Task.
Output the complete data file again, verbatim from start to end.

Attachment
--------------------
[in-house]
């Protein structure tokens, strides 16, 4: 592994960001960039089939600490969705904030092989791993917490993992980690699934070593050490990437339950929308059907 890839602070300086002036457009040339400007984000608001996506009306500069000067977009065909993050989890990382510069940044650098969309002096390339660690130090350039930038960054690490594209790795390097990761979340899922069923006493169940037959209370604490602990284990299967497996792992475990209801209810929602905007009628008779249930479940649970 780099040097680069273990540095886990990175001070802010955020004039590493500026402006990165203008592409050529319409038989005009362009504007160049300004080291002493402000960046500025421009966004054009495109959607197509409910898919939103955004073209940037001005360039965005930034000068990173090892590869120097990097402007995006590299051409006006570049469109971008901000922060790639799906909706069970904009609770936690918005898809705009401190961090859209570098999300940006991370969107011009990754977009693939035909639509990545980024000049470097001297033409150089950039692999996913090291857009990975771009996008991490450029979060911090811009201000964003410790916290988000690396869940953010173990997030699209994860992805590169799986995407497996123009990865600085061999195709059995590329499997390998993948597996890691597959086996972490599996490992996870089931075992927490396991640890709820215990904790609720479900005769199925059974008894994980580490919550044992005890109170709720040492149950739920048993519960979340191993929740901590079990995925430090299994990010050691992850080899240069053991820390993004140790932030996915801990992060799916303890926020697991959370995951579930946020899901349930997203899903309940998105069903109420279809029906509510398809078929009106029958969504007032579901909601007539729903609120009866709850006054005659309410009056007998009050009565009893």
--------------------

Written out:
[in-house]
């Protein structure tokens, strides 16, 4: 592994960001960039089939600490969705904030092989791993917490993992980690699934070593050490990437339950929308059907 890839602070300086002036457009040339400007984000608001996506009306500069000067977009065909993050989890990382510069940044650098969309002096390339660690130090350039930038960054690490594209790795390097990761979340899922069923006493169940037959209370604490602990284990299967497996792992475990209801209810929602905007009628008779249930479940649970 780099040097680069273990540095886990990175001070802010955020004039590493500026402006990165203008592409050529319409038989005009362009504007160049300004080291002493402000960046500025421009966004054009495109959607197509409910898919939103955004073209940037001005360039965005930034000068990173090892590869120097990097402007995006590299051409006006570049469109971008901000922060790639799906909706069970904009609770936690918005898809705009401190961090859209570098999300940006991370969107011009990754977009693939035909639509990545980024000049470097001297033409150089950039692999996913090291857009990975771009996008991490450029979060911090811009201000964003410790916290988000690396869940953010173990997030699209994860992805590169799986995407497996123009990865600085061999195709059995590329499997390998993948597996890691597959086996972490599996490992996870089931075992927490396991640890709820215990904790609720479900005769199925059974008894994980580490919550044992005890109170709720040492149950739920048993519960979340191993929740901590079990995925430090299994990010050691992850080899240069053991820390993004140790932030996915801990992060799916303890926020697991959370995951579930946020899901349930997203899903309940998105069903109420279809029906509510398809078929009106029958969504007032579901909601007539729903609120009866709850006054005659309410009056007998009050009565009893």